Basketball Dynasties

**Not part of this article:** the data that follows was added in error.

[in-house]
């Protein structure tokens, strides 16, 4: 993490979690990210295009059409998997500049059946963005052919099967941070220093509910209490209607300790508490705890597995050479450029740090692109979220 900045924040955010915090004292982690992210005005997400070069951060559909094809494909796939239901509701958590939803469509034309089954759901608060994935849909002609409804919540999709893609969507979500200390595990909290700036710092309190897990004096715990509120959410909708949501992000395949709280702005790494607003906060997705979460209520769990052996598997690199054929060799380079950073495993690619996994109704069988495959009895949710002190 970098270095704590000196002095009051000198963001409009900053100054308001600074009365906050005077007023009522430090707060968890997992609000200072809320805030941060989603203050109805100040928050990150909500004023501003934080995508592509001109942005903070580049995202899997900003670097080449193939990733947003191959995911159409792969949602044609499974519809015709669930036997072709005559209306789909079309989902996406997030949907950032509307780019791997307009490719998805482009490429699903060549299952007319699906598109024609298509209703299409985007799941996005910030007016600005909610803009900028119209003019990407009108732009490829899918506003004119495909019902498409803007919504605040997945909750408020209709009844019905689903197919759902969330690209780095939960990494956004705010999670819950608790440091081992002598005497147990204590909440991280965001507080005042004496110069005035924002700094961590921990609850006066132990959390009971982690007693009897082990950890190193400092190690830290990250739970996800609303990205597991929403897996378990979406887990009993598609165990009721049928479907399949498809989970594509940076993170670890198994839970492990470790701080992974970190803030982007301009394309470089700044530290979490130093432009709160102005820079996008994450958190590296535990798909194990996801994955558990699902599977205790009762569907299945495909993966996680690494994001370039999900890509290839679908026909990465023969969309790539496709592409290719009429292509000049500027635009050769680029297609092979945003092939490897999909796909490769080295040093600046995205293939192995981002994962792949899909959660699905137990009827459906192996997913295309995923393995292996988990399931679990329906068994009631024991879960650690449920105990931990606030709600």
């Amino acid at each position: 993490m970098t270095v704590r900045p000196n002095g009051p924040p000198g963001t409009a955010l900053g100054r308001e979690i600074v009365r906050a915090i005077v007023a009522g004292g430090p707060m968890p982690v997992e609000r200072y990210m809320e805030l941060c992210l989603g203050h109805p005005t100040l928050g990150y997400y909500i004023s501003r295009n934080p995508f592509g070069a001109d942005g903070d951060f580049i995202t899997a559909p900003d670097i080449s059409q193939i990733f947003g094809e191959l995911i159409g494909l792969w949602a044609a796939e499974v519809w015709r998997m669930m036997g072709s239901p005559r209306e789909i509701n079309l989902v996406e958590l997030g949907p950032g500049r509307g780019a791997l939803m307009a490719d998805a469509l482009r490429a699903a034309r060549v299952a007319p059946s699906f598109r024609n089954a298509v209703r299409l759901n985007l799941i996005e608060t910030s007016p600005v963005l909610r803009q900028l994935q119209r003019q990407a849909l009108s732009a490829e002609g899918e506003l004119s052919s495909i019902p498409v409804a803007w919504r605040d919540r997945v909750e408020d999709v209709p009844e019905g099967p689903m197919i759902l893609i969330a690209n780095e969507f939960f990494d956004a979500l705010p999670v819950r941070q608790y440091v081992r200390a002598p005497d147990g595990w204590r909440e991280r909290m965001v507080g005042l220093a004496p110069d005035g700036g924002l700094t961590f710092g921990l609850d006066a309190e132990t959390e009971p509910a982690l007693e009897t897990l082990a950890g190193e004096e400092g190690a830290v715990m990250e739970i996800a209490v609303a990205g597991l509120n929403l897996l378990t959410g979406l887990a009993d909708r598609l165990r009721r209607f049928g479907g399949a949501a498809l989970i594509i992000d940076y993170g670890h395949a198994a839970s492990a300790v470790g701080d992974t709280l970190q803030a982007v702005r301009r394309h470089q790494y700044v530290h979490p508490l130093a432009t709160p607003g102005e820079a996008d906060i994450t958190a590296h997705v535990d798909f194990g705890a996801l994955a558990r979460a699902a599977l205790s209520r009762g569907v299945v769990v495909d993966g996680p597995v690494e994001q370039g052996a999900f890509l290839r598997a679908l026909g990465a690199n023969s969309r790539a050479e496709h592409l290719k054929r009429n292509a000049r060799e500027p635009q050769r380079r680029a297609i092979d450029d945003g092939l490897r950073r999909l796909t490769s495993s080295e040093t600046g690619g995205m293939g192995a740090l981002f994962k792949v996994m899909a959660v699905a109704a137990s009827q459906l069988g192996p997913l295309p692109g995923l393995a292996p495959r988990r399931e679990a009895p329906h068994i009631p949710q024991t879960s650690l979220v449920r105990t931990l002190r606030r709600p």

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    • I appreciate your legitimately decent analysis of my game. And I am fully aware that trades and resulting players with lower confidence can influence games - it is clearly happening with me, which is why I usually make these kinds of blockbuster trades at the beginning of the season to give players time to settle. But this discussion isn't about my team.  That does not in any way invalidate my point that it isn't due to Team Confidence, but rather, something else, that newly promoted teams tend to be very successful in the first half of the season. If Anders categorically says there is no boost or momentum boost, then so be it. I have not seen this so I will withhold my opinion for now.  Your breakdown is correct on the player side, but the fact that my (stronger) team's confidence is Perfect and Indians' (weaker) team's confidence was Uncomfortable, and yet they not only beat me, but also beat two other Top 5 teams in their last 10 (Wintersville and Medicine Hat) suggests to me that Team Confidence is NOT as key of a driver to these first-half streaks as you seem to think.  Let me give you another clear example. Current Buzzer GHL East: 1. Warman Fighters - Confidence: PERFECT 2. Highland Blazers - Confidence: UNCOMFORTABLE 3. Metairie Buccaneers (newly promoted) - Confidence: OK 4. Hazard Blizzard - Confidence: GOOD 5. Riversdale Heroes (newly promoted) - Confidence: OK 6. Medicine Hat Cougars - Confidence: OK 7. Wyoming Lynx - Confidence: PERFECT 8. Nottingham Foresters - Confidence: GOOD Interesting picture this paints, does it not? 33 games in, did the newly promoted teams that are in high positions (point spread is within 5 points of the lead) gain confidence faster than the other GHL teams - as per your assertion? No, they did not.  And all the other teams there with them in the top 8 are top-tier. Wyoming took the league many times and Foresters have won the cup. Whereas you've seen the lineup that Riversdale has, as an example. It cannot be compared to those teams - and, at least according to in-game data, is not boosted by higher confidence.  So, either Riversdale team-building IS, in fact, extremely effective - which you deny, and which I do not think allows for THIS kind of success at this point, OR there is something going on behind the scenes that is not Confidence-related.  And, as a parting example, when I was in the BHL and in the middle of about a 20-game win streak, my team's confidence was Uncomfortable. I even remember laughing about it somewhere on the forums. So I would take any Confidence indicators with a monumental grain of salt.